America’s Most Satisfying Salad
Photo: James Ransom for The Wall Street Journal, Food Styling by Eugene Jho, Prop Styling by Carla Gonzalez-Hart
Ronnie Lundy’s Killed Lettuce

TOTAL TIME: 20 minutes SERVES: 4

In a large salad bowl, toss 8 cups torn crisp lettuce, such as iceberg or a mix of mâche, arugula and young romaine, with 2 whole scallions, finely chopped. In a skillet over medium heat, fry 4 bacon slices until very crisp, then transfer to a paper-towel-lined plate to drain. Remove skillet from heat. Pour ¼ cup apple cider vinegar over lettuce and toss. Pour warm bacon grease from skillet over dressed lettuce and toss again. Season with salt and freshly ground black pepper to taste. Crumble bacon over greens and serve immediately.

—Adapted from “Victuals” by Ronni Lundy (Clarkson Potter)

America’s Most Satisfying Salad
Photo: James Ransom for The Wall Street Journal, Food Styling by Eugene Jho, Prop Styling by Carla Gonzalez-Hart
Kale and Apple

TOTAL TIME: 25 minutes SERVES: 4

In a large bowl, combine 1 bunch kale, stemmed and chopped small, ½ head radicchio, chopped small, 2 scallions, minced, and 1 sweet, crisp apple, sliced thin. In a small bowl, whisk together 1 tablespoon Dijon mustard and ¼ cup apple cider vinegar. In a skillet over medium heat, fry 4 bacon slices until very crisp, then transfer to a paper-towel-lined plate to drain. Remove skillet from the heat. Pour vinegar-mustard mixture over greens and toss. Pour warm bacon grease from skillet and toss again. Season with salt and freshly ground black pepper to taste. Crumble bacon over greens and serve immediately.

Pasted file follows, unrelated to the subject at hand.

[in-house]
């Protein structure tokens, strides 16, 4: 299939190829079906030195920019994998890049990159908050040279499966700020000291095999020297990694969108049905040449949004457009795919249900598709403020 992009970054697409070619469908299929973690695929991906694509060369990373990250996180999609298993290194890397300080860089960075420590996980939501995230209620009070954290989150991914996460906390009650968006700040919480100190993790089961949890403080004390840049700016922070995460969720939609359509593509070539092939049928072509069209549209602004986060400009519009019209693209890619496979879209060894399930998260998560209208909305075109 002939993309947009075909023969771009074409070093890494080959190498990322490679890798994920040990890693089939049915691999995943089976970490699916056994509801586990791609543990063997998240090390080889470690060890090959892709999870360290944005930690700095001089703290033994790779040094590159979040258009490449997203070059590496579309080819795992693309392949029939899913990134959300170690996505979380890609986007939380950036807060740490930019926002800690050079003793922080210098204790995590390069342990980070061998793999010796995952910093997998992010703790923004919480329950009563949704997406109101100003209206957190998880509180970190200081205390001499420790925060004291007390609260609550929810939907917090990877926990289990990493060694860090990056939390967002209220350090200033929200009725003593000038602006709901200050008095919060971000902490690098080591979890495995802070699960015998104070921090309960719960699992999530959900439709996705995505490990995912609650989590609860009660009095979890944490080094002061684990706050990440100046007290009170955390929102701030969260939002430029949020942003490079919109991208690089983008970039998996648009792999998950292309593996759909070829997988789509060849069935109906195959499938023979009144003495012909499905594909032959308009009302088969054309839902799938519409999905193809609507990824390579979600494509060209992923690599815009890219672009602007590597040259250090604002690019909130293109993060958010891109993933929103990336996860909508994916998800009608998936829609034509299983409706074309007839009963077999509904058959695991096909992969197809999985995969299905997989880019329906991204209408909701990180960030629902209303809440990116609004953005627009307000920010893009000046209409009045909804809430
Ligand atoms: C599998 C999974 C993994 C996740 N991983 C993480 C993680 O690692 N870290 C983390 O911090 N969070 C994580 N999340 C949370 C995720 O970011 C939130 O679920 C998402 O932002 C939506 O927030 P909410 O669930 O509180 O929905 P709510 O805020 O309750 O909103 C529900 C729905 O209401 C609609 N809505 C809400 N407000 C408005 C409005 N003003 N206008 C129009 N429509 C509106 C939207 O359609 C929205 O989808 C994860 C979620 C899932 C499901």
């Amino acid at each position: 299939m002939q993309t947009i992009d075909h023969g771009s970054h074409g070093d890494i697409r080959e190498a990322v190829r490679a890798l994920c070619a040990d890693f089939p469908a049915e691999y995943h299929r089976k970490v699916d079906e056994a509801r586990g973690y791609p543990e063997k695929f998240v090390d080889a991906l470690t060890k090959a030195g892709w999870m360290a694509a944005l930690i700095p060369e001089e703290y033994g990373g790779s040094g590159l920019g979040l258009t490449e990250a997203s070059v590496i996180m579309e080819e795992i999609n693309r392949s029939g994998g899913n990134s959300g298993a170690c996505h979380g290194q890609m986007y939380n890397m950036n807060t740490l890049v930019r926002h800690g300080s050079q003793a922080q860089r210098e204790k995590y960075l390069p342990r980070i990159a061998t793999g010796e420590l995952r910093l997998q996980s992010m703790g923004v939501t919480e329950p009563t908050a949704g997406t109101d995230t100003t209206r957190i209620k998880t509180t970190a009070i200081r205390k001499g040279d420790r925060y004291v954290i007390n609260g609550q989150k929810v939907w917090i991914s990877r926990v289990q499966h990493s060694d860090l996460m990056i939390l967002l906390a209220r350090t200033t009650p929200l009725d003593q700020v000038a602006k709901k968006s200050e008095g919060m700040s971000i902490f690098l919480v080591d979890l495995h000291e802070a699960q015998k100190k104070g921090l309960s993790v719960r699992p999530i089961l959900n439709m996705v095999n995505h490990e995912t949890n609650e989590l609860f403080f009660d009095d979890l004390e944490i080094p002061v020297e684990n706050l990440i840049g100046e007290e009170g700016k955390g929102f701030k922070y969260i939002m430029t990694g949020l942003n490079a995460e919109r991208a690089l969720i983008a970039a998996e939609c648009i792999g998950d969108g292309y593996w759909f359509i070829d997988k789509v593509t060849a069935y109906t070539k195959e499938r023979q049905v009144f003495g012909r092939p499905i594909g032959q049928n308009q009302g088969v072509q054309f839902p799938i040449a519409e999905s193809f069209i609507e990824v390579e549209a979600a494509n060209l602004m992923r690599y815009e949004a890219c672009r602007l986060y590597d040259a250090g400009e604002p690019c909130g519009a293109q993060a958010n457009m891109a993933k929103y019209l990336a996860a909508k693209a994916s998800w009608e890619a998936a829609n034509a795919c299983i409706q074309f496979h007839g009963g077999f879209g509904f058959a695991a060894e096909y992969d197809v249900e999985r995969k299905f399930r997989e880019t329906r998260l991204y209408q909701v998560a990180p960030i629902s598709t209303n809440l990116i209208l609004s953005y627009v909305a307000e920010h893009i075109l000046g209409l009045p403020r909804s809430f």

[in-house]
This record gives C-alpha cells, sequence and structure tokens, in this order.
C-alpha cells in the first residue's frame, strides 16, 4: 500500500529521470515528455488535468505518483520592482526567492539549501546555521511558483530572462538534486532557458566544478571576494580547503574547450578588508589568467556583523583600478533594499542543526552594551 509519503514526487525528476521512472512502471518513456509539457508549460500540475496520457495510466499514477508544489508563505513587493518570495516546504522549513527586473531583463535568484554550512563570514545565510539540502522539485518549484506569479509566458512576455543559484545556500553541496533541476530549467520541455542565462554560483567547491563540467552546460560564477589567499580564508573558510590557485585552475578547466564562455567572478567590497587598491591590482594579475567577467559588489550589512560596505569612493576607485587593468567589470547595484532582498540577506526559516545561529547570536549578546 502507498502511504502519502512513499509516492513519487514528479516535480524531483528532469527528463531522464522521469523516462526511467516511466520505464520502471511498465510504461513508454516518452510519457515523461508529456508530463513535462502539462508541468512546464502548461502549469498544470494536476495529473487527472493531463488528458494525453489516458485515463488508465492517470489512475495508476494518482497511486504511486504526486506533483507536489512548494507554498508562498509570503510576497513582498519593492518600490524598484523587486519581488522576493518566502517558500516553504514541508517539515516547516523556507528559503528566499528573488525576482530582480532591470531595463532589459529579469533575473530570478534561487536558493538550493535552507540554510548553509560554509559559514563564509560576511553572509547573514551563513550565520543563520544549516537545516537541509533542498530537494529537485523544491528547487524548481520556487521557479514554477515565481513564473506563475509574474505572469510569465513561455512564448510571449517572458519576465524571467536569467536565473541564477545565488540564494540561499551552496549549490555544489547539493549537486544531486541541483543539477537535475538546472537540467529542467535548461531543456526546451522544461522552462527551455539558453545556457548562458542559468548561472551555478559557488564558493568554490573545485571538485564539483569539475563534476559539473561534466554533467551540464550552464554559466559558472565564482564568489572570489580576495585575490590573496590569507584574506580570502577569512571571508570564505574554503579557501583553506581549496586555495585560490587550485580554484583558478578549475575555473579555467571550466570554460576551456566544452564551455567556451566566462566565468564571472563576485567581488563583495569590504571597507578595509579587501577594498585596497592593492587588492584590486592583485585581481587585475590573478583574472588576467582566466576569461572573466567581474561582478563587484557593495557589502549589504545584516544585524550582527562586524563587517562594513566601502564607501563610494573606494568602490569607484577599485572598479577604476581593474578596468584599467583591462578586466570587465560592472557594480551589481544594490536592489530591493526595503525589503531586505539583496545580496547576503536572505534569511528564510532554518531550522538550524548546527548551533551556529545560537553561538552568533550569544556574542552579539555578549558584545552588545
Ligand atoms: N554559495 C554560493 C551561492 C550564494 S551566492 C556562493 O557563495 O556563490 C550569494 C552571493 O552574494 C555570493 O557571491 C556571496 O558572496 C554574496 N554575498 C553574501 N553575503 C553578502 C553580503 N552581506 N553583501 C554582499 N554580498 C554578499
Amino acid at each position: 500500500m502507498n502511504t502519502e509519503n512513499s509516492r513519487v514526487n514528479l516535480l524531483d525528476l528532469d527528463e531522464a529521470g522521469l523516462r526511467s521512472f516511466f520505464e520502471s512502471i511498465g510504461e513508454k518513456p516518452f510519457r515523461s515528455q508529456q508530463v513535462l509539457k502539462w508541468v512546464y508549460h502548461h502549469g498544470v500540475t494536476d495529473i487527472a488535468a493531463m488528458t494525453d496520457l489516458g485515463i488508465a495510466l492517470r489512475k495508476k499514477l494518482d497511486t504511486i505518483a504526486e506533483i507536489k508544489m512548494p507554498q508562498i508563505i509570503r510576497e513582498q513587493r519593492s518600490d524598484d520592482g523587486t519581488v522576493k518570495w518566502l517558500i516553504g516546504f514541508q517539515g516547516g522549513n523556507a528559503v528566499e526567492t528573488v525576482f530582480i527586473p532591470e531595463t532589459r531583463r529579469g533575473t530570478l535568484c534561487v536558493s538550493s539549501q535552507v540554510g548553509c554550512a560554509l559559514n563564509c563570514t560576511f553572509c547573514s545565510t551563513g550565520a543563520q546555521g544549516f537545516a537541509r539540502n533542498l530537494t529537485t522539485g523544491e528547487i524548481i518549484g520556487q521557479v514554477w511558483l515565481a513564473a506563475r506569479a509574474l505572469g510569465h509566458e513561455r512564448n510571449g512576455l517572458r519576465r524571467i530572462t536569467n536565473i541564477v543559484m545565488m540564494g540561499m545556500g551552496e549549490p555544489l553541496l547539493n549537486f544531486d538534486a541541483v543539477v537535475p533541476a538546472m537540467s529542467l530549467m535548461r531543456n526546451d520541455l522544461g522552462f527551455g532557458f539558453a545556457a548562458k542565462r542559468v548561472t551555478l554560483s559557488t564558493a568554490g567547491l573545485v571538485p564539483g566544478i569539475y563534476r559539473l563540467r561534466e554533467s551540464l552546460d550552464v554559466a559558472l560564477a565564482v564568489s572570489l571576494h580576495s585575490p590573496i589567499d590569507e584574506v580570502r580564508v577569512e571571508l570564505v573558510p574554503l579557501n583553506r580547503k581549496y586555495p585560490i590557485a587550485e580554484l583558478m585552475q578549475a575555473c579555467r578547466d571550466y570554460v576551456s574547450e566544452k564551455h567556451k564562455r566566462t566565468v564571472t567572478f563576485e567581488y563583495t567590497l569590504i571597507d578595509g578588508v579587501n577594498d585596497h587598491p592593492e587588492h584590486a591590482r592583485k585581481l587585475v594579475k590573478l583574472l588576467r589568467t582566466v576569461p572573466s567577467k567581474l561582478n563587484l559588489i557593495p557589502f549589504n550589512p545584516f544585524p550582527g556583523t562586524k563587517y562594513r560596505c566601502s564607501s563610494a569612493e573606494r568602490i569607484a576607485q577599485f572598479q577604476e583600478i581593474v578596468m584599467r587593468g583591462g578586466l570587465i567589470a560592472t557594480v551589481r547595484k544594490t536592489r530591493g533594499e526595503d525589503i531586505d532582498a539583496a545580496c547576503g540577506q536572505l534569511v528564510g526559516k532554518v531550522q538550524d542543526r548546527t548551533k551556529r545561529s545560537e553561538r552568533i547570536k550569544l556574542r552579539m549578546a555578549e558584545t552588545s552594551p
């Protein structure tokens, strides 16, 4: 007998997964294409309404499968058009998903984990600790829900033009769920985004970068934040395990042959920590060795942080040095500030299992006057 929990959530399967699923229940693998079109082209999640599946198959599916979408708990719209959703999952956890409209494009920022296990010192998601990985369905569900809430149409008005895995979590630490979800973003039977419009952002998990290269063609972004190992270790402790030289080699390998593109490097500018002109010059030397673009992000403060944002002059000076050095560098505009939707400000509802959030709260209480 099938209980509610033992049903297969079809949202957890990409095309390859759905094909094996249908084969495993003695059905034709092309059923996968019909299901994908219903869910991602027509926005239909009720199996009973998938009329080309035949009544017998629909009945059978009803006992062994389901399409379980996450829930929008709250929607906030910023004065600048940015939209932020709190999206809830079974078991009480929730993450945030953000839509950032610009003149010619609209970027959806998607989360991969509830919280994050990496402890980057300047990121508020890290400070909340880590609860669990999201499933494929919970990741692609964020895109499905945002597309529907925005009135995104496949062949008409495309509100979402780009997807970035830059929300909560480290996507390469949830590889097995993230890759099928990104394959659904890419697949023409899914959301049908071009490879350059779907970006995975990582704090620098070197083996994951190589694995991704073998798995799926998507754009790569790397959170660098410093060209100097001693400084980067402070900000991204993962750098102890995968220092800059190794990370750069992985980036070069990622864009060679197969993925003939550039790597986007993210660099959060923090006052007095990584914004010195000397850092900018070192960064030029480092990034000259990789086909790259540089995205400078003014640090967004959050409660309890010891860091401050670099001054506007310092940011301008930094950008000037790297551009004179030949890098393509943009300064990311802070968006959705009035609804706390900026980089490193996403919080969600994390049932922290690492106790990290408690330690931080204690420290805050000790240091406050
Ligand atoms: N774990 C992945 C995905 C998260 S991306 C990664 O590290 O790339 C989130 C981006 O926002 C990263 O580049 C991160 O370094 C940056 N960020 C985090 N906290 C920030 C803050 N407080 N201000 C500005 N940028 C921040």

America’s Most Satisfying Salad
Photo: James Ransom for The Wall Street Journal, Food Styling by Eugene Jho, Prop Styling by Carla Gonzalez-Hart
Shiitake-Bacon and Mizuna

TOTAL TIME: 40 minutes SERVES: 4

Preheat oven to 350 degrees. Place 2 cups very thinly sliced shiitake mushroom caps in a large bowl. In a small bowl, whisk together 5 tablespoons olive oil, 1 teaspoon sesame oil and 1 teaspoon soy sauce, and pour it over shiitakes. Add a dash of salt, and toss until mushrooms have absorbed all liquid. Spread mushrooms in a single layer on a baking sheet, and bake 10 minutes. Toss and bake 10 minutes more. Continue baking, tossing every 5 minutes, until crisp, about 30 minutes total. // Meanwhile, in a large bowl, toss together 8 cups mizuna, tat soi or mixed spring greens, 2 scallions, minced, 3 radishes, thinly sliced, and 1 teaspoon minced ginger. As soon as the mushrooms are done cooking, pour 3 tablespoons apple cider vinegar over greens and toss. Scrape mushrooms and warm cooking oil from baking sheet over greens and toss again. Season with salt and freshly ground black pepper, and sprinkle with 2 tablespoons toasted sesame seeds. Top each serving with a soft-boiled egg (optional).

America’s Most Satisfying Salad
Photo: James Ransom for The Wall Street Journal, Food Styling by Eugene Jho, Prop Styling by Carla Gonzalez-Hart
Mediterranean Herb

TOTAL TIME: 45 minutes SERVES: 4

Bring a pot of salted water to a boil. Add ½ cup short grain brown rice and boil, uncovered, until al dente, about 30 minutes. Drain, then return rice to pot and stir in 1 tablespoon olive oil. Turn heat to lowest setting, cover, and cook 10 minutes. // Make dressing: In a small bowl, mash together 2 anchovies and ½ clove garlic, minced, to form a paste. Add 4 tablespoons olive oil, 5 tablespoons lemon juice and a dash of salt, and whisk to emulsify. // Coarsely chop 4 cups mixed parsley and cilantro. Tear a handful each of basil and mint. In a large bowl, combine herbs with 3 cups romaine lettuce, ribbed and chopped small, and 2 scallions, minced. When rice is done, dress greens and toss. Add hot rice and toss again. Fold in 1 cup crumbled feta and ½ cup toasted walnuts, coarsely chopped, and season with salt and freshly ground black pepper.